4.          Let us make sure that each person is heard, that there is a balance of sharing among all participants. During discussions, let us not speak twice until every other person has had the chance to share.

5.          Let us allow a brief period of silence after someone has spoken before the next person speaks, that we may drink in the meaning of what each has offered.

6.          Step Up / Step Down: If you are a person who tends to share readily, it is your responsibility to be mindful and make room for others to speak. If you are a person who tends to be quieter, it is your responsibility to take opportunities to make your voice heard.

7.          Priority of voice: People of color and women will be given first priority in speaking or sharing.

8.          Let us allow someone to pass if they do not wish to share. After everyone has shared, let us make room for those who have passed to add their thoughts.

9.          Let us remember with gratitude that the Spirit of God is in each person in our circles.

The Step Up / Step Down guideline, number six above, is a beautiful expression of the interdependent nature of Shalom and challenged me throughout that first weekend as it continues to today. I frequently struggle to limit myself to only one comment in group settings until everyone has had a chance to share, but when I make the effort to try to step down, I listen to others’ contributions more attentively and value their comments to a greater extent. Even comments I disagree with allow opportunities for me to “make my enemy my teacher.” Limiting what I share also hopefully allows my own contribution to be more efficient and effective while forcing me to acknowledge that if God wishes to speak, He can do so through any and all of us, reminiscent of the Spiritual Exercises of St. Ignatius.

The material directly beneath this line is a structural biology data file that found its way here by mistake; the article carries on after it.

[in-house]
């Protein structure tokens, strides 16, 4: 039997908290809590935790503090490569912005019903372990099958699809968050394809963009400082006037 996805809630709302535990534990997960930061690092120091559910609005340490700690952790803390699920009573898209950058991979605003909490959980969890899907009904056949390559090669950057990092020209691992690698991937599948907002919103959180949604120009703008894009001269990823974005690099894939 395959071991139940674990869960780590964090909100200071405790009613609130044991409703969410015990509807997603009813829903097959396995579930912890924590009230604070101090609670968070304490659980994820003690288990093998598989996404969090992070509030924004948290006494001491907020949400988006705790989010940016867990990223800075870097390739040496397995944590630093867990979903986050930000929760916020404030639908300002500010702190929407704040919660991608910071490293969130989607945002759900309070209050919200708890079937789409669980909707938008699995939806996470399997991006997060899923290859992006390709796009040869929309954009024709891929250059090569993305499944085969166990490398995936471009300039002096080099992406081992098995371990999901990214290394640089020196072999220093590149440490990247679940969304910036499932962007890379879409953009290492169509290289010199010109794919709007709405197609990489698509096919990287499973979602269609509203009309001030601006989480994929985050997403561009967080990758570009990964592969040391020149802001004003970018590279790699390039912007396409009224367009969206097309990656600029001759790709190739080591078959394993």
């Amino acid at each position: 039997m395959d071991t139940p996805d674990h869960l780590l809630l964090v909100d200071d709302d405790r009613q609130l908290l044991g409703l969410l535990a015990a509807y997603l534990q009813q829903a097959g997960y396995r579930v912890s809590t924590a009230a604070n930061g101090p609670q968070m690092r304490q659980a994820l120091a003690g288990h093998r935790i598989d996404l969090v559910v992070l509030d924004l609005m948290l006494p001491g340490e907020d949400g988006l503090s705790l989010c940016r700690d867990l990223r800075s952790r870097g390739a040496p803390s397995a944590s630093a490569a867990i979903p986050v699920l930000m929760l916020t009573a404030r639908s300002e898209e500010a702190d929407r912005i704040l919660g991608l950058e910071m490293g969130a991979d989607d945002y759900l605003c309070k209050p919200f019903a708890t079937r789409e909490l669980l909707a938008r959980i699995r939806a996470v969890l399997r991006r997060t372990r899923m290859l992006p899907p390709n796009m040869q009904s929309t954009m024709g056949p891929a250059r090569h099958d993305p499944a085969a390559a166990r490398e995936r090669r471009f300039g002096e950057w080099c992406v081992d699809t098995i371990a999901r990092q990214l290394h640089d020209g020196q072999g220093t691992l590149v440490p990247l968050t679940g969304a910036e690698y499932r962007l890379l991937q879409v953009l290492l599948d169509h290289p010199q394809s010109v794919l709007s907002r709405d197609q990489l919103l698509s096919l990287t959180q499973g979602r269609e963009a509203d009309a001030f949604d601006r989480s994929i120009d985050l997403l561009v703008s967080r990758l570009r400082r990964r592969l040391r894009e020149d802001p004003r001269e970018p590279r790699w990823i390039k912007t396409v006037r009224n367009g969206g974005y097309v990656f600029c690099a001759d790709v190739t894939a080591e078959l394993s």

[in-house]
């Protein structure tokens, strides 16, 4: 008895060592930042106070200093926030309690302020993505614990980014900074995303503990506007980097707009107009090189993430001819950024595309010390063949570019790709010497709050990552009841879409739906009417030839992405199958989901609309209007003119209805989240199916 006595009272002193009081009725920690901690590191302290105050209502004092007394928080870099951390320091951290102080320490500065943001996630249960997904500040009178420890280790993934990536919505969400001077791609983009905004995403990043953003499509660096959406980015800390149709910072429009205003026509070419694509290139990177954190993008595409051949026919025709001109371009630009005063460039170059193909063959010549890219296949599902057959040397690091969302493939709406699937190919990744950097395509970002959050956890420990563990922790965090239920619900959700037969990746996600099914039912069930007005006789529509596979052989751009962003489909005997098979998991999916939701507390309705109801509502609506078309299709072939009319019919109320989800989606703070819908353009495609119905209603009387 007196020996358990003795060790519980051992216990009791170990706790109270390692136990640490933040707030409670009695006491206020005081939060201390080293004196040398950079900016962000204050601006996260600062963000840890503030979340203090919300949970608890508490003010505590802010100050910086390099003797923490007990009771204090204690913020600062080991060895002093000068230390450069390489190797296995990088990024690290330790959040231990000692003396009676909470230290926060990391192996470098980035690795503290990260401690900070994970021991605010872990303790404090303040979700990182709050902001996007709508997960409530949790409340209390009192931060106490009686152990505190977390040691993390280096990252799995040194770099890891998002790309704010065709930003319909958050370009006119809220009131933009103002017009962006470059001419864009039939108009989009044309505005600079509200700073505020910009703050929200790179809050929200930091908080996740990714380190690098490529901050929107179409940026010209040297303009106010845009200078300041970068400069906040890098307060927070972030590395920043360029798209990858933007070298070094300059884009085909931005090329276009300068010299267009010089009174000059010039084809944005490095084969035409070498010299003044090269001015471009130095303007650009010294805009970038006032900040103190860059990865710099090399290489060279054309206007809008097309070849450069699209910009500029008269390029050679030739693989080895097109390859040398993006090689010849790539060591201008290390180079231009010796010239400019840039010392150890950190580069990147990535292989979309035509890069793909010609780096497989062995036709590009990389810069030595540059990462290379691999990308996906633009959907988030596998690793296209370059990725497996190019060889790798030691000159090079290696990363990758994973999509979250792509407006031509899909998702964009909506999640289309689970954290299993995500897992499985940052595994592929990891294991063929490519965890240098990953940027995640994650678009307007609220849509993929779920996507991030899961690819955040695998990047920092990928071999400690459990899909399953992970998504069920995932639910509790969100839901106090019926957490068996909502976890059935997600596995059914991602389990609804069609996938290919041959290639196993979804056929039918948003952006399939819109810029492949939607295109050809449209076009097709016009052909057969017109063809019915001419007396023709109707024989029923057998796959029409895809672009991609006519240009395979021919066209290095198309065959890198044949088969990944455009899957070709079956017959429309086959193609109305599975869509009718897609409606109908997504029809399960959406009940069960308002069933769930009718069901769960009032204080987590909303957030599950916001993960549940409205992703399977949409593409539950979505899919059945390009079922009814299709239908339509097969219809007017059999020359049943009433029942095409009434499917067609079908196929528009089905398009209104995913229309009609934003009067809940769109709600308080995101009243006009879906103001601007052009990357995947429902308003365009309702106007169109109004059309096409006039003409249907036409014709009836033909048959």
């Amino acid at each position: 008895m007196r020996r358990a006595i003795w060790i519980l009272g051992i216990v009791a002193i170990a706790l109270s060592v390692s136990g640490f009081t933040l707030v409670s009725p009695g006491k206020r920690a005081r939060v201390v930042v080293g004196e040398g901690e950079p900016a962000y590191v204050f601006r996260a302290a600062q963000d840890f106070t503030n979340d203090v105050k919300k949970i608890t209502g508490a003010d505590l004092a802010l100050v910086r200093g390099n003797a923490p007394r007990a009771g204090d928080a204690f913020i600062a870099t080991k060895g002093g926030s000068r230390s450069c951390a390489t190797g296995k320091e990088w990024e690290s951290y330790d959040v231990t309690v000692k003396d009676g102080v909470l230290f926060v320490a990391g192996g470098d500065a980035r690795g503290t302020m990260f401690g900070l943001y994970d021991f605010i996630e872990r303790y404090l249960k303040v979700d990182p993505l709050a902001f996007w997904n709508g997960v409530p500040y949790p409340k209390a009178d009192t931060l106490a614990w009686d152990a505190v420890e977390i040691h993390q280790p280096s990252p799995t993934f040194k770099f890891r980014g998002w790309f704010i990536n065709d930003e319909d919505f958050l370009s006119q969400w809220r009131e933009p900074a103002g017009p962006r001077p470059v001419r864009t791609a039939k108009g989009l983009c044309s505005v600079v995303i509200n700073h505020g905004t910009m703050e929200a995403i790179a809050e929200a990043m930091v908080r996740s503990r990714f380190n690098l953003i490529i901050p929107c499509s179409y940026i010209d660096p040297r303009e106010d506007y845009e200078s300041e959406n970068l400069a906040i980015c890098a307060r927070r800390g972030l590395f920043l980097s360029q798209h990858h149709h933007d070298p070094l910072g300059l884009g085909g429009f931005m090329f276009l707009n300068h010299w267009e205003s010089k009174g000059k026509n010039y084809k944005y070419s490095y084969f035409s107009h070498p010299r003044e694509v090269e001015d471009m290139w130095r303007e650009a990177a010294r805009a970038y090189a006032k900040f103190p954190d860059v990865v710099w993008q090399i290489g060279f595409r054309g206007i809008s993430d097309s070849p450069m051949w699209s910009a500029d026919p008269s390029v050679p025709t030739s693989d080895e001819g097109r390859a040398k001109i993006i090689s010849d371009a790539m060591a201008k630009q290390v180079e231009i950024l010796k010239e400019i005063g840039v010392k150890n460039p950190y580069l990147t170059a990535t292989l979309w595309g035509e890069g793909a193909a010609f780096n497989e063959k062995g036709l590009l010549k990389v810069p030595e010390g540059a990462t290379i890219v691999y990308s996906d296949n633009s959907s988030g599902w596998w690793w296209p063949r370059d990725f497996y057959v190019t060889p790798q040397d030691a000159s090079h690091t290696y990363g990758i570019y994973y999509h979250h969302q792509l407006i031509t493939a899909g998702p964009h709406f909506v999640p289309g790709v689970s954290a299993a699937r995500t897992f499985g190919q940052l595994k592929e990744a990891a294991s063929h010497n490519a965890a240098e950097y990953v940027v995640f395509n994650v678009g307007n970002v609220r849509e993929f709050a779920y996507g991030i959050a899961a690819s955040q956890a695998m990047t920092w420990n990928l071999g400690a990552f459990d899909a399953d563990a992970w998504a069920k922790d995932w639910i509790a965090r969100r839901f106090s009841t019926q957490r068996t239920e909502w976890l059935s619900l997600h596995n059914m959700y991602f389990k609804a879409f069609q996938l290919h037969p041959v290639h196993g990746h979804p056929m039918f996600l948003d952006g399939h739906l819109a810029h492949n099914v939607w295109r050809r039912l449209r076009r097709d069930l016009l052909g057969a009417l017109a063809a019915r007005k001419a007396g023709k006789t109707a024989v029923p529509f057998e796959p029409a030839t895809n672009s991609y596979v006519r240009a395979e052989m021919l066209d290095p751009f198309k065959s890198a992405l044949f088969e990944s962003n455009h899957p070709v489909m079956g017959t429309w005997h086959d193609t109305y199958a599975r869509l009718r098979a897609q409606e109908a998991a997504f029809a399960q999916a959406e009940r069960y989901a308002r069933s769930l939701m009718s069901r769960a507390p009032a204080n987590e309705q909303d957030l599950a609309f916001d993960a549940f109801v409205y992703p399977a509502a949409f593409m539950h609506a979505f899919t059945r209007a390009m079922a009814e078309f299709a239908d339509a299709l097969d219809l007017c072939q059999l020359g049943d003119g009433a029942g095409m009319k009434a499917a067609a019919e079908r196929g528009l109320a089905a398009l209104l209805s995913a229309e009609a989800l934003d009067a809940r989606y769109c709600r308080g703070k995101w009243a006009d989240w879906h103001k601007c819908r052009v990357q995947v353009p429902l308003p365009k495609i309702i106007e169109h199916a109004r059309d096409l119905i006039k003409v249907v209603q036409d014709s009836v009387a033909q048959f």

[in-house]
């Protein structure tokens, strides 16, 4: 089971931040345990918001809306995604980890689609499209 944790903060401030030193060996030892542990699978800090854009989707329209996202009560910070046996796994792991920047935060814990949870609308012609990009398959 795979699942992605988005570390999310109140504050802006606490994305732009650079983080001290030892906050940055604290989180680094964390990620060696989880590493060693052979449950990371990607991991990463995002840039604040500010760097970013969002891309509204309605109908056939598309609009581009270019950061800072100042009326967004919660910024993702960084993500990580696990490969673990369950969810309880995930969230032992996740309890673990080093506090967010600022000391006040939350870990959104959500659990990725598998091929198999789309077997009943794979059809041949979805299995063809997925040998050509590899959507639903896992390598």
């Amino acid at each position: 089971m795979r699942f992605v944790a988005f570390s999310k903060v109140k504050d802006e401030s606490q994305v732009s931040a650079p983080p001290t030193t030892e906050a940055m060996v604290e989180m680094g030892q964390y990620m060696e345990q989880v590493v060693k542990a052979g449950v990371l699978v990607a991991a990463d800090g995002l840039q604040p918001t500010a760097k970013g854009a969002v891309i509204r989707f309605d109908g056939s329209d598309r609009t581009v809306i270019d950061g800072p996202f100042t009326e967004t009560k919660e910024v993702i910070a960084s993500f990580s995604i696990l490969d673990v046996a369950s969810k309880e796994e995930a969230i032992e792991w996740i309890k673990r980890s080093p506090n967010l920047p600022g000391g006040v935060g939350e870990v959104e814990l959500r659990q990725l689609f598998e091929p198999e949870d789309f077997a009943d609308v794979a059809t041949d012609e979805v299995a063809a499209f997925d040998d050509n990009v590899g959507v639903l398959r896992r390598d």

St. Ignatius, a 16th century Spanish theologian and founder of the Jesuits, believed communal discernment of God’s will could be assisted by asking a series of three questions. Following his lead, should you find yourself in a group setting with something to say, first ask yourself, “Does this need to be said?” If yes, the follow up question should be “Does this need to be said now?” If again in the affirmative, the final question is “Does this need to be said by me?” or as Tod Vogt of Mission Alive rephrases it, “Am I the one to say it?”

The discernment process outlined by Ignatius limits my own will and intervention in a conversation and fosters trust as individuals are brought to recognition that if God has something to say or to reveal, it will be said or revealed through someone in the discussion. We need everyone’s voice, not just the usual suspects. When a group is willing to step up and step down in this manner, relying on the Spirit to speak, we can feel confident that God’s voice can be heard and that His direction can be made clear.

While listening to Morning Edition on NPR on Monday morning, I heard the following during a segment on technology:

Mr. Smith: Seniors, for instance, are the fastest growing group in terms of their use of social networking sites. And we also found, in this study, that six in 10 seniors own a cell phone.

Steve Inskeep: Okay, the study says that the typical American under the age of 45 owns four gadgets – things like smart phones, mp3 players, and e-book readers like the iPad or the Kindle. Smith says these new media gadgets are continuing to change the way Americans live.

Mr. Smith: You’ve got a few minutes free, you can text your friends, you can call someone, you can play a game on your cell phone, you can listen to music on your iPod. So, you know, the times where you were just, you know, sitting at a table, you know, kind of doing nothing or just contemplating the world, I think are becoming fewer and further between as more of these technologies permeate our daily lives.

Renee Montagne: No more contemplating.